Of all the mentioned Chinese players, Ele.me leads the country’s O2O food ordering market with a 40 per cent market share, according to a report by Analysys International. Several of the larger Internet companies are also venturing into the O2O space, the biggest of them being Alibaba.

In 2013, the number of active smartphone users touched the one billion mark for the first time. China again took the lead with 436.1 million users, the US had 143.9 million users and India had 76 million.
Image credit: Aditya Ranade

The city syndrome

However, like in India, food delivery and ordering apps are more popular in Tier I and II cities of China as well. This is mainly because of user demographics. Ben says that young professionals are too busy to cook. Going to a restaurant with their busy schedule isn’t much of an option either, so their focus is on ordering food online.

In India too, there is a focus on the Tier I and II cities, not just with the audiences, but also in terms of investor interest. Seedfund Venture Partner and accomplished investor/mentor Sanjay Anandaram says that most technology-enabled food businesses are operations-intensive. “Most of these app-based food businesses gain initial traction in certain pockets of a city, but the same cannot be expected from all parts of the country,” he adds.

It seems foodtech will always have a market as long as hungry people crave convenience. However, the unpredictable nature of the business with no specific patterns is leading to logistical issues. High cost of delivery and the need to ensure quality and temperature of food add to the difficulties.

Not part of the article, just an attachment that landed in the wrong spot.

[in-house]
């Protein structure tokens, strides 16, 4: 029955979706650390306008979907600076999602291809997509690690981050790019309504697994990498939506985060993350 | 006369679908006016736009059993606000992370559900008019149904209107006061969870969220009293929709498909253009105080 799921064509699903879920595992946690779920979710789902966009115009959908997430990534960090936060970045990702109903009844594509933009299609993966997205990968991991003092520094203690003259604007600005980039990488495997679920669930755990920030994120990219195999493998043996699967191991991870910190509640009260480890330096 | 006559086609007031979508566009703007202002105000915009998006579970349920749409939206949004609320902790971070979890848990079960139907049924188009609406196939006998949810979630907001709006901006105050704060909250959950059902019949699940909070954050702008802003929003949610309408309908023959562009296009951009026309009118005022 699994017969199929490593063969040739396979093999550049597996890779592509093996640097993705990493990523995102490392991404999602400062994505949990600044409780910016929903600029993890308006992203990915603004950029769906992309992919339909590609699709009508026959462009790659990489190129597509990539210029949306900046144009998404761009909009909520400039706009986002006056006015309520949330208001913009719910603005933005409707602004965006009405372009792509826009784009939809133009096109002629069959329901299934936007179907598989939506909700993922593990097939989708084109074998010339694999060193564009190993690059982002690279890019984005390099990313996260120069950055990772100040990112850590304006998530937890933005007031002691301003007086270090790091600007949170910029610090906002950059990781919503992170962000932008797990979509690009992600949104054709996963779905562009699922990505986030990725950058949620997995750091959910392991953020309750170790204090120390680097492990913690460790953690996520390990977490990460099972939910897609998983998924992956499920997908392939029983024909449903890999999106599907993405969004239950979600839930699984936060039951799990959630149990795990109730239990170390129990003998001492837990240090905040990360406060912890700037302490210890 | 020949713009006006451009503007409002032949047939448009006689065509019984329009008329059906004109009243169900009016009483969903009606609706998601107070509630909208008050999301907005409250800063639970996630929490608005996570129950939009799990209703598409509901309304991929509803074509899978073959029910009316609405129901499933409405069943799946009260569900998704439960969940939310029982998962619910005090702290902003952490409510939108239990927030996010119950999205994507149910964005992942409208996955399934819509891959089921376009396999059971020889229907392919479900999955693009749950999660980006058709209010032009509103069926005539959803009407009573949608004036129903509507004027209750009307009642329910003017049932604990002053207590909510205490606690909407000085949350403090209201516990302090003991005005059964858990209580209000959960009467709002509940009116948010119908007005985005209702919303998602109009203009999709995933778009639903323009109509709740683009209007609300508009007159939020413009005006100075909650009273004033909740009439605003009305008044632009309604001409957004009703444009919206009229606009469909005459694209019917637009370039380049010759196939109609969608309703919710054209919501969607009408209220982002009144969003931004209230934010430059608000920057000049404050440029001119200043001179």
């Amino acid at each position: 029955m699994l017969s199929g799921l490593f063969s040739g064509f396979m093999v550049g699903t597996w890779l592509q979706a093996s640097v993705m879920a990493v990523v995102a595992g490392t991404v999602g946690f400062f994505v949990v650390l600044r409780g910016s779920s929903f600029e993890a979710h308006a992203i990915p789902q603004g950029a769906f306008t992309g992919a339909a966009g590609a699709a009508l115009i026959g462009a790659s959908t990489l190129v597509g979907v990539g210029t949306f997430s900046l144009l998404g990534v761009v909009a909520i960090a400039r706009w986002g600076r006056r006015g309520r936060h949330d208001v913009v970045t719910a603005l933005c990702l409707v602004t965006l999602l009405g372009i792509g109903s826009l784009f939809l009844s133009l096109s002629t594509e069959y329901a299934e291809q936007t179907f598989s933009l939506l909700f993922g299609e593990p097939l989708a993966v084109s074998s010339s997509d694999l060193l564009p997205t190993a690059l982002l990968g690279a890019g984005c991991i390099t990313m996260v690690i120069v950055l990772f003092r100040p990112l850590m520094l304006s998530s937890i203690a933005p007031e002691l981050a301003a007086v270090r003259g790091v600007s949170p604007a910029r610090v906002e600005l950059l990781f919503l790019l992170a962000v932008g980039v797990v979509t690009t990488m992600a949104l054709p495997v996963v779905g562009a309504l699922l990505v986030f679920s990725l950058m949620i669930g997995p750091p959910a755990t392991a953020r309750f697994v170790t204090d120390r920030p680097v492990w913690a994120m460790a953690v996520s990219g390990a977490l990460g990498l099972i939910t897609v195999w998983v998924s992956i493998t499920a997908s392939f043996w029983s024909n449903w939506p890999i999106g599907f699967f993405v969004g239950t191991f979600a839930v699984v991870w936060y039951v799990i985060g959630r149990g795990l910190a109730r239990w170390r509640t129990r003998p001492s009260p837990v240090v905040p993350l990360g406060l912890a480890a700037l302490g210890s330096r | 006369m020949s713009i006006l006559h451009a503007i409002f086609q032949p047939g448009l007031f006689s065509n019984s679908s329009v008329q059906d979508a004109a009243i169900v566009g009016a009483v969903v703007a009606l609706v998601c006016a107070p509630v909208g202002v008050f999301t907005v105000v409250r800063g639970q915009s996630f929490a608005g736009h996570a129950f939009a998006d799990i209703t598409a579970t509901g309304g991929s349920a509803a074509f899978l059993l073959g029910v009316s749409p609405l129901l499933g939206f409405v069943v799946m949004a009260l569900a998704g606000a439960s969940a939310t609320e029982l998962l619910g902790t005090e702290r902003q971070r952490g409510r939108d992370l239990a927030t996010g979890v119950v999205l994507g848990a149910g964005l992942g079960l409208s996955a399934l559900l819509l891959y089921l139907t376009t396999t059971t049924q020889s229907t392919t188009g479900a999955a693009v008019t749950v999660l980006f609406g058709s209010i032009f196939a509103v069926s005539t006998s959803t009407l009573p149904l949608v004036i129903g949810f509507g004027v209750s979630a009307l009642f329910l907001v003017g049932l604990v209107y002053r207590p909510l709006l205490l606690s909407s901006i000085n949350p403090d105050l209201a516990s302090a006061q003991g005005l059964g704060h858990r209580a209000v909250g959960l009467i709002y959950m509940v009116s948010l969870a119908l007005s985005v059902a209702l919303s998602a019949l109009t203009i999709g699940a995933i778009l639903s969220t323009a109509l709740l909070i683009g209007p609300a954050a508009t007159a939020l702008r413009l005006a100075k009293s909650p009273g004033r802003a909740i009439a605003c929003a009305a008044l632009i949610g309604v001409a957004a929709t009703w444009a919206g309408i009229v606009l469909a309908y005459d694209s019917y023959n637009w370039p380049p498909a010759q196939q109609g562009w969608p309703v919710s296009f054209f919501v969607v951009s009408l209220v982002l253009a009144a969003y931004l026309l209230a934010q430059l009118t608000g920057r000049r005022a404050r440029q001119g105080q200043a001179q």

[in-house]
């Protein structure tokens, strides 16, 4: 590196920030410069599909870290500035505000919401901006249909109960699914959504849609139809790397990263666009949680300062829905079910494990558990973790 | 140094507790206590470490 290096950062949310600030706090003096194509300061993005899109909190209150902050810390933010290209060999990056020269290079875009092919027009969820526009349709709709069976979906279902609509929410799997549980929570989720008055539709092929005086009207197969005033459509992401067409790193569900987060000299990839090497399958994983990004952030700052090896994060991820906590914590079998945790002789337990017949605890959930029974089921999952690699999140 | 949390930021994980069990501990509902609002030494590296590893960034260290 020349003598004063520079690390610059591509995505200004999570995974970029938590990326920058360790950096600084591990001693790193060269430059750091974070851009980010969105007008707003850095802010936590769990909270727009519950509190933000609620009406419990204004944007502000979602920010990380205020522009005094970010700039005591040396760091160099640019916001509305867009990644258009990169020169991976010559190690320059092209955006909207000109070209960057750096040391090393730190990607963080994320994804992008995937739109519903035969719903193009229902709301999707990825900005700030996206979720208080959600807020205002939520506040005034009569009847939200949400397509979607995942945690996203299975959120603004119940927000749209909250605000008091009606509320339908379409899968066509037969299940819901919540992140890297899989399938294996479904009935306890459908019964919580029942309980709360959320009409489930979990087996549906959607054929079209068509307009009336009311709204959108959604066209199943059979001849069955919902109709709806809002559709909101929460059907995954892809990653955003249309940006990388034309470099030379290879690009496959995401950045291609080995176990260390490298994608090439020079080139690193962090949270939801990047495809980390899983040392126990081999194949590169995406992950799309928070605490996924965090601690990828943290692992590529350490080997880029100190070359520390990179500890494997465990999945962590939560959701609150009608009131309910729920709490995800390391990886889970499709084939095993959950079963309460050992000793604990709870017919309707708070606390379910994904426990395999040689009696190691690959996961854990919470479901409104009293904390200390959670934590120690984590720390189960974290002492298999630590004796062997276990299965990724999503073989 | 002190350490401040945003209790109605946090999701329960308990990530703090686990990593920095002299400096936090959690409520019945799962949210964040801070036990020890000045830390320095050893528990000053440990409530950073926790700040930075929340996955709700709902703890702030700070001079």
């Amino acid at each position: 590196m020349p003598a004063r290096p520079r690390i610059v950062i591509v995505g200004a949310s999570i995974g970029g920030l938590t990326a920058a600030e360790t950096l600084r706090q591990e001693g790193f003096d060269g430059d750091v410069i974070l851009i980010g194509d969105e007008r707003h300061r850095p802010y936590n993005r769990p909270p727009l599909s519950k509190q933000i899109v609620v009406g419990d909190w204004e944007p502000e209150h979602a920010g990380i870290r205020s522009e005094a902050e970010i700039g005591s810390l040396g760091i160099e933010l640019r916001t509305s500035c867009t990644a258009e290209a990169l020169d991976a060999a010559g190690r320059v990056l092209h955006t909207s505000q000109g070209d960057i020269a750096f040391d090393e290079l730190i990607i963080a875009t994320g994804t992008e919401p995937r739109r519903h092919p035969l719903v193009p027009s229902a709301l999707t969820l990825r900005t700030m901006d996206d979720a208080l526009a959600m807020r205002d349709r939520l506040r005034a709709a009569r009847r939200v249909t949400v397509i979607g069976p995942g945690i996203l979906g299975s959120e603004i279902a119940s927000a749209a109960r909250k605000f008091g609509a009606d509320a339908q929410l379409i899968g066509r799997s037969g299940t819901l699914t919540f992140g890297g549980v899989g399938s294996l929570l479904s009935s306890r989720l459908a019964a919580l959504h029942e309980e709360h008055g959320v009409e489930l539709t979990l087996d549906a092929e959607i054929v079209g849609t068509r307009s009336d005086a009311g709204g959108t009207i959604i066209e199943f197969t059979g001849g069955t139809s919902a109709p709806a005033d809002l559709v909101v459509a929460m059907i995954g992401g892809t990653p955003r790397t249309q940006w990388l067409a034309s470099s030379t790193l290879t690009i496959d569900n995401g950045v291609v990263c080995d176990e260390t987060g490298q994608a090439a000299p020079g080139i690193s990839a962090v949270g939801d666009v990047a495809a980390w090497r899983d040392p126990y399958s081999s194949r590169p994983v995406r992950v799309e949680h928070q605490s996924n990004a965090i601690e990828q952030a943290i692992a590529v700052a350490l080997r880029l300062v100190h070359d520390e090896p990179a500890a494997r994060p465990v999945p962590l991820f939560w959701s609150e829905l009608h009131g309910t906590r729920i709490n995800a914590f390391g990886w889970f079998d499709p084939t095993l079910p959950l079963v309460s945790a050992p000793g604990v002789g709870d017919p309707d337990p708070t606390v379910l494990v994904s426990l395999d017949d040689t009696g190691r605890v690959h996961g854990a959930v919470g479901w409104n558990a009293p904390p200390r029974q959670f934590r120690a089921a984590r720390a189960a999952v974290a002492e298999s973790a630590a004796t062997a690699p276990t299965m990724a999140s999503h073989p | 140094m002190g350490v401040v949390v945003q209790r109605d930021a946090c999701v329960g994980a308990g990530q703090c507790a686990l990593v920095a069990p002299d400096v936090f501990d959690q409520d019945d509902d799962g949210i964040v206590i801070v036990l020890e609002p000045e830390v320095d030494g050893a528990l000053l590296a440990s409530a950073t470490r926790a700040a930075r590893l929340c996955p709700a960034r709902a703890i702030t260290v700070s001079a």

To ensure long-term sustainability, foodtech startups need to focus on their unit economics and have better control on both supply and demand. The future looks interesting for foodtech, and with the breakthroughs in new age technology, a day may not be too far when drones will be able to swiftly deliver food within record times.

Cutting the competition

However, the food business in China is highly competitive and cut-throat. Niklas Ostber, Founder, Delivery Hero, was quoted in TechCrunch saying that the competition in China has become anything but sane, where companies have been flooding the markets with free food to users and no commission to restaurants. He also added that the investment needed to survive in the market is steep.

In the recent past, the focus on delivery of anything has brought Ele.me and Meituan under scrutiny. The Chinese media have reported that the giants have been involved in illegal businesses by selling food from unlicensed restaurants. The scrutiny has gotten stronger after a CTV programme airing, which reported on Weibo that authorities in Beijing will investigate the different food ordering platforms.

While the situation is under scrutiny in China, India still has a very long way to go, be it in terms of market share and penetration as in China, or in terms of using technology to build food and breaking into the market as in the US.